By Dominic Hale.
48pp., perfect bound. Second edition of 40
"Perched on the saddle-back of now, Dominic Hale looks both directions into time, whose overlapping zones tumble down his page like sentences, to dance inside the reader’s jet-lagged eyes."
"We start as a clean-up crew, a pilot fish in the folds of Jean Calais, and end before our time, a chorus of synchronised balls on an angler fish. In between, there is Time Zone: radiant waves of the most wilful mondegreen bounce off these four walls to weave an environment thick with nodes and antinodes, no-liners and peerless jokes, ego deaths and the multiple occupancy soul. Let’s go into the other room and make them work."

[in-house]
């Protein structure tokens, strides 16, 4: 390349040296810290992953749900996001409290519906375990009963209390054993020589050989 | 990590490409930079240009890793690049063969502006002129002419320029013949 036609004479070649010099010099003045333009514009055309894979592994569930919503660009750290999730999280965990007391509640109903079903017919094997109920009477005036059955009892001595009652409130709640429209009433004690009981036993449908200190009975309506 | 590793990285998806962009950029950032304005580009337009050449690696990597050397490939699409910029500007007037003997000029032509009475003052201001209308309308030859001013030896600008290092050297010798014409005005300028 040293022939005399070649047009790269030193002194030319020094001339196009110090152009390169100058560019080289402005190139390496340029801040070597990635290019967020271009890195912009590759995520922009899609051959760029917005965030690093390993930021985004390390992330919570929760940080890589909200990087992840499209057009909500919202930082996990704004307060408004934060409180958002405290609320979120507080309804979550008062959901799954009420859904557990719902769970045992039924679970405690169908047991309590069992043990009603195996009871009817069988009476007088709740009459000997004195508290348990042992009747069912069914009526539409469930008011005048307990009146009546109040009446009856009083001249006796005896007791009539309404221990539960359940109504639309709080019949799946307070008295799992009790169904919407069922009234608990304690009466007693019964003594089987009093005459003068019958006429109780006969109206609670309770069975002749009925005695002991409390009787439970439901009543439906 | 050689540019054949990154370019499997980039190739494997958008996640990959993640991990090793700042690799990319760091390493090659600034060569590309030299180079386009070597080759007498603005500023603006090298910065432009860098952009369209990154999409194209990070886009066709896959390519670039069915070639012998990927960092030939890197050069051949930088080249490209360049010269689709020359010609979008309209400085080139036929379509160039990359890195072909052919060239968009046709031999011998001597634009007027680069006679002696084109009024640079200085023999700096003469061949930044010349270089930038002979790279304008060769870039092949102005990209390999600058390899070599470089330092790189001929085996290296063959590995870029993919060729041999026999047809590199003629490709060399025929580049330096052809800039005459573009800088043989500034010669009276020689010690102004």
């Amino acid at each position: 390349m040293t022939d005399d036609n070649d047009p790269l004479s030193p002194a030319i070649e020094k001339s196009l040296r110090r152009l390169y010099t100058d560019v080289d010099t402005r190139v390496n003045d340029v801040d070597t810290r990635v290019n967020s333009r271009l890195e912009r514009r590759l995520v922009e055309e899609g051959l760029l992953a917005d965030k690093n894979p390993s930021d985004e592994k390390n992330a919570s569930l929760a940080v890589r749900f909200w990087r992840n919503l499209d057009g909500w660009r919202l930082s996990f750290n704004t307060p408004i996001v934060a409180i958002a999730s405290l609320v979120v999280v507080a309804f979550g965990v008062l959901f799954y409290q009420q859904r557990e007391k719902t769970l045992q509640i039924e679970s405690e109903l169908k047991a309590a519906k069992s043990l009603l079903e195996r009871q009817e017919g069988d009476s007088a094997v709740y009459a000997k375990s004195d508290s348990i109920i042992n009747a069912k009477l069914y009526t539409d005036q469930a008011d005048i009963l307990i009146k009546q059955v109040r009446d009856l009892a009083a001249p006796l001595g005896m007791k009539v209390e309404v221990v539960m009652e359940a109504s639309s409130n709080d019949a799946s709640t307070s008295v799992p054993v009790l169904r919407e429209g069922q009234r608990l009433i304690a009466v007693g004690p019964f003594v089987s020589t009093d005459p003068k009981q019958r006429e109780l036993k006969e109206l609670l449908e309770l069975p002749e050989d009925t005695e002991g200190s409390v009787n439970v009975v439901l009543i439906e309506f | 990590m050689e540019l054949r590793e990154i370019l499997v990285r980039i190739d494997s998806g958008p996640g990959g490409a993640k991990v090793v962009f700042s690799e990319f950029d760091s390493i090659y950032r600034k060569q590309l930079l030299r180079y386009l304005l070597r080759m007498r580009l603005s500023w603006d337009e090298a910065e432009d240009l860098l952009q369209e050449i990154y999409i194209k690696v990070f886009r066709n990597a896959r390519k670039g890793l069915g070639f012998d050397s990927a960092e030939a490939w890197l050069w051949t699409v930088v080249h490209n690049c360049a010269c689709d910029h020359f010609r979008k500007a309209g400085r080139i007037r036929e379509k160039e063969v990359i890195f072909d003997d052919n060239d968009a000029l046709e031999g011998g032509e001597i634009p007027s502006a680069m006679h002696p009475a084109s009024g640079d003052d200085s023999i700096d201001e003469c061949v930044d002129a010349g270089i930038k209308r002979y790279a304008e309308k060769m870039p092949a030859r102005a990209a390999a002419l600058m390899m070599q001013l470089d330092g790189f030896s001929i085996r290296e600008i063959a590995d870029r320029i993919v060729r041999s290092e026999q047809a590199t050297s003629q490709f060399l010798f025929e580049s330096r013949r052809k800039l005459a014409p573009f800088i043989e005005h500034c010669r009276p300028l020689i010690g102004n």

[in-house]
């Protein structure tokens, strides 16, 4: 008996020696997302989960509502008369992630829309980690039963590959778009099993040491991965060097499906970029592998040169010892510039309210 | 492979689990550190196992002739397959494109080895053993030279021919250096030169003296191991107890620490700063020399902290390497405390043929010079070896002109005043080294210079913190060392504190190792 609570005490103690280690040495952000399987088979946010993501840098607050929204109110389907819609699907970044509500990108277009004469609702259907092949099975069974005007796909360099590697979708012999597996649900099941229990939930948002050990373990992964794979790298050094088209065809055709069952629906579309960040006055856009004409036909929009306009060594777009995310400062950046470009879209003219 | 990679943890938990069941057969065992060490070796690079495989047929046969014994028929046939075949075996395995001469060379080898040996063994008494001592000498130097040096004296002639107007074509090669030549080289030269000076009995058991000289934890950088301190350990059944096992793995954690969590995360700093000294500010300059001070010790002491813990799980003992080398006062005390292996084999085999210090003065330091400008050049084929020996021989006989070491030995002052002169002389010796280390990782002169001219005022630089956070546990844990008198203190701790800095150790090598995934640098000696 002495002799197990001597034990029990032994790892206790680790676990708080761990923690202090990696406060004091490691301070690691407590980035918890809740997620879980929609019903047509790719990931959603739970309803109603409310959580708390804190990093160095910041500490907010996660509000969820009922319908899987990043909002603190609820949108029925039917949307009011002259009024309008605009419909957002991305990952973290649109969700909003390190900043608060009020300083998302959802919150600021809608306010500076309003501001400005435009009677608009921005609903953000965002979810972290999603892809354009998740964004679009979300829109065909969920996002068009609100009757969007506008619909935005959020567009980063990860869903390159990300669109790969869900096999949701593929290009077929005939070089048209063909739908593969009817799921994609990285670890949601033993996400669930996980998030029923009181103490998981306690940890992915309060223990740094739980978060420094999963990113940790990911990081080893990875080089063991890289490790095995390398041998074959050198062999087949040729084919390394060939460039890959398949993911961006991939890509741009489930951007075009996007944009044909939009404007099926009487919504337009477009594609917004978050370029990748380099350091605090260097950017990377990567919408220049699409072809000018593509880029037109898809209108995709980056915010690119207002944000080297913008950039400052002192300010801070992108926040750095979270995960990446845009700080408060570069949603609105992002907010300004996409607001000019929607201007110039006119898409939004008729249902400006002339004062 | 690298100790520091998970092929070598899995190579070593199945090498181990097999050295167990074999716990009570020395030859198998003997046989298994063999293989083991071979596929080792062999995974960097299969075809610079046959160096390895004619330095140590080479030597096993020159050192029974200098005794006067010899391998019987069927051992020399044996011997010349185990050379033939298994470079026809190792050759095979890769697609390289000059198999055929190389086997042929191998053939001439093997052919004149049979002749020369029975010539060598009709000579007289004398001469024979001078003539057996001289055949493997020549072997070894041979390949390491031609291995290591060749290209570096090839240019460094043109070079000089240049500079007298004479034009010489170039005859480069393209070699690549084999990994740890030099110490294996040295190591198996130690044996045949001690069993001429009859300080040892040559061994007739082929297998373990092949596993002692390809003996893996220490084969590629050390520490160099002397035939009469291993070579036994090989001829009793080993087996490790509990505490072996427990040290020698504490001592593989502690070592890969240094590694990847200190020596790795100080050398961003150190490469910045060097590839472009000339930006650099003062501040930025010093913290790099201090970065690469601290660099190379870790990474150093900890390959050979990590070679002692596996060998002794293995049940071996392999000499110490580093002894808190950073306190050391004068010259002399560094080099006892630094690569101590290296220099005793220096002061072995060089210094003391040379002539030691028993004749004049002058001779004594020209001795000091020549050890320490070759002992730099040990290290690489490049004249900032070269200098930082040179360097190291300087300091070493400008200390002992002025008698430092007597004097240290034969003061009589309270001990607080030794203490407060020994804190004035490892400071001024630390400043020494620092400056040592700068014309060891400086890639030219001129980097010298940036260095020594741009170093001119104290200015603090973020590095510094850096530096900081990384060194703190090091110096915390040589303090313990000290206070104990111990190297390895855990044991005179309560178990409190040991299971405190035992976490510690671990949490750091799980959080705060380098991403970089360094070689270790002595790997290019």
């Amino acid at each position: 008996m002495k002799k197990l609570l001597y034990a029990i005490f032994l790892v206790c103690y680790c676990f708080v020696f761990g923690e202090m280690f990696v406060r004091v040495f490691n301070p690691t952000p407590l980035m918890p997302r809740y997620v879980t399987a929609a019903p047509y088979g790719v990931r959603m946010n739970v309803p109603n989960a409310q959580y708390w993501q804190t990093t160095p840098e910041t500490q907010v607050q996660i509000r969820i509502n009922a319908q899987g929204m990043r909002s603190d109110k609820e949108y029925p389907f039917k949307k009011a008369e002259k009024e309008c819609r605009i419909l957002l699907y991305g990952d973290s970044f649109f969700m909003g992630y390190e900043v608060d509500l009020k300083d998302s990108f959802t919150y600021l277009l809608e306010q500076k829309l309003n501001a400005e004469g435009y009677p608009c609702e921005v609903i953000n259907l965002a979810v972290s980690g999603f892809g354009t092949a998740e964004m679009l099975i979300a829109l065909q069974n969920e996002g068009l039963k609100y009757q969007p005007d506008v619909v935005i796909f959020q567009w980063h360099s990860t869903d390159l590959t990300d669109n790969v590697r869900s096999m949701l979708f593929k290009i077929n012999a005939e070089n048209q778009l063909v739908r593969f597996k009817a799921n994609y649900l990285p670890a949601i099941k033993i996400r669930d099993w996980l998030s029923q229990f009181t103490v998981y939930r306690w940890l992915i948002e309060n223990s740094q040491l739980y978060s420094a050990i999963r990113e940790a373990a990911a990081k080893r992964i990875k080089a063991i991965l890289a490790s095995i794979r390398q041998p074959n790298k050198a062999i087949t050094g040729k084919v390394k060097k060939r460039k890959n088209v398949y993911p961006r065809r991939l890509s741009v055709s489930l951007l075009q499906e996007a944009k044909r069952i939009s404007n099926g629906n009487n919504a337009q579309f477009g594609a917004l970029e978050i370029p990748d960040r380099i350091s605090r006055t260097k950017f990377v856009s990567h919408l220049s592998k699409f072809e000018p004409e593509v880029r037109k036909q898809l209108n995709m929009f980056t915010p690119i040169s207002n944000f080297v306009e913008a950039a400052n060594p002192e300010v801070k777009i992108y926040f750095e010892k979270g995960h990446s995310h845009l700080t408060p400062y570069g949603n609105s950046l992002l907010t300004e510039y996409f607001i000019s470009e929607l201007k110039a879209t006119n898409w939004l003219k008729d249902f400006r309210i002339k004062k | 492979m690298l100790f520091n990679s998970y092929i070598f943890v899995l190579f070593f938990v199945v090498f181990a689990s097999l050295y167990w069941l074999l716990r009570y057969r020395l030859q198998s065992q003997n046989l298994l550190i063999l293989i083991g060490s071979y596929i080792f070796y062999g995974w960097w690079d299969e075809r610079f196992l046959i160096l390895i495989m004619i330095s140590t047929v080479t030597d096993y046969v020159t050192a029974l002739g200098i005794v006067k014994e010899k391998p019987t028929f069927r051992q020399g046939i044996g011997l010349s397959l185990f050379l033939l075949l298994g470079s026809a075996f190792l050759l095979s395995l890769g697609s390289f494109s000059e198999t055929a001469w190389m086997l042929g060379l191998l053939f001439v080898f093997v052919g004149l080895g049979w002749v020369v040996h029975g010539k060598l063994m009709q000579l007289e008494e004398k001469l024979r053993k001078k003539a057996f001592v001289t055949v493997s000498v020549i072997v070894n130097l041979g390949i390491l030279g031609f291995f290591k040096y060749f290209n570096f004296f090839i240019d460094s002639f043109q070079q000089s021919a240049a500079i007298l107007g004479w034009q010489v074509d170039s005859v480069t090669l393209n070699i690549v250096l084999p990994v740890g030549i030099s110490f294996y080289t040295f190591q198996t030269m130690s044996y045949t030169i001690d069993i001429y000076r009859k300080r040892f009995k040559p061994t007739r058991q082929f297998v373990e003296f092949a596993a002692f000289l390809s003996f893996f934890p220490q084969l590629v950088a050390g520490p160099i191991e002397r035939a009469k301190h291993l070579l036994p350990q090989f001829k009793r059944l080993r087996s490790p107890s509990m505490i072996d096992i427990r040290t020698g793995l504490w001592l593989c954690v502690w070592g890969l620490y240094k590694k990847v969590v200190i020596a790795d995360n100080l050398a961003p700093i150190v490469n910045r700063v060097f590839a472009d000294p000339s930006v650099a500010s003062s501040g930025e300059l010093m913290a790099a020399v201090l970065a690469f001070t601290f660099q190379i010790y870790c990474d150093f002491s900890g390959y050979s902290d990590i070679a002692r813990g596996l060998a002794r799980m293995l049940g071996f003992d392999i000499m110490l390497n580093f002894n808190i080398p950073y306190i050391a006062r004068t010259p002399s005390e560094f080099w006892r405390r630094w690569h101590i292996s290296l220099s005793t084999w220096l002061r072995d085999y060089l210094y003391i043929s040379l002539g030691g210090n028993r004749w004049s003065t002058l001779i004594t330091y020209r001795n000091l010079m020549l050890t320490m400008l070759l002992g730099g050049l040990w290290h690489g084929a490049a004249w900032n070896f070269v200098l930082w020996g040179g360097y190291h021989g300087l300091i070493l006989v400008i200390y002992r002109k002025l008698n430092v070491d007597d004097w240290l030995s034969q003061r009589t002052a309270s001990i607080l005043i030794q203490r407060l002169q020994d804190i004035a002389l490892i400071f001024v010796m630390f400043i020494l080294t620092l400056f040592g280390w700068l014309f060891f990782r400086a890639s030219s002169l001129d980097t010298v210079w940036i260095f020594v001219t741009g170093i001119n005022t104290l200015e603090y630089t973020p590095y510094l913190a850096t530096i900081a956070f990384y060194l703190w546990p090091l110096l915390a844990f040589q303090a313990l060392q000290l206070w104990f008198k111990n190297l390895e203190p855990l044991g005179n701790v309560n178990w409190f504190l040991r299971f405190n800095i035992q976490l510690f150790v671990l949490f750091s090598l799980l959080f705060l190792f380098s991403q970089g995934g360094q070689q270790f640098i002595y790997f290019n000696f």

"Did you see the video of Google’s AI teaching itself to run, without being shown what running looks like? It has arms and legs and it goes ‘forward’ but in a way that no human would: windmilling arms to propel spaghetti legs onwards over stiles and crevasses. Time Zone is like this – a castaway bot trying to develop subjectivity or personality, but without knowing what the ‘normal’ process of acquiring one looks like. Its flat declarations variously alight on exquisitely mortal melancholy, deliver orphaned punch lines, or else flail around in the glitchy staccato of articulation. An organ for filtering environmental glut. Begging infinitude: can you not?"
"Like opening a batch of fortune cookies from the future. Nom nom nom."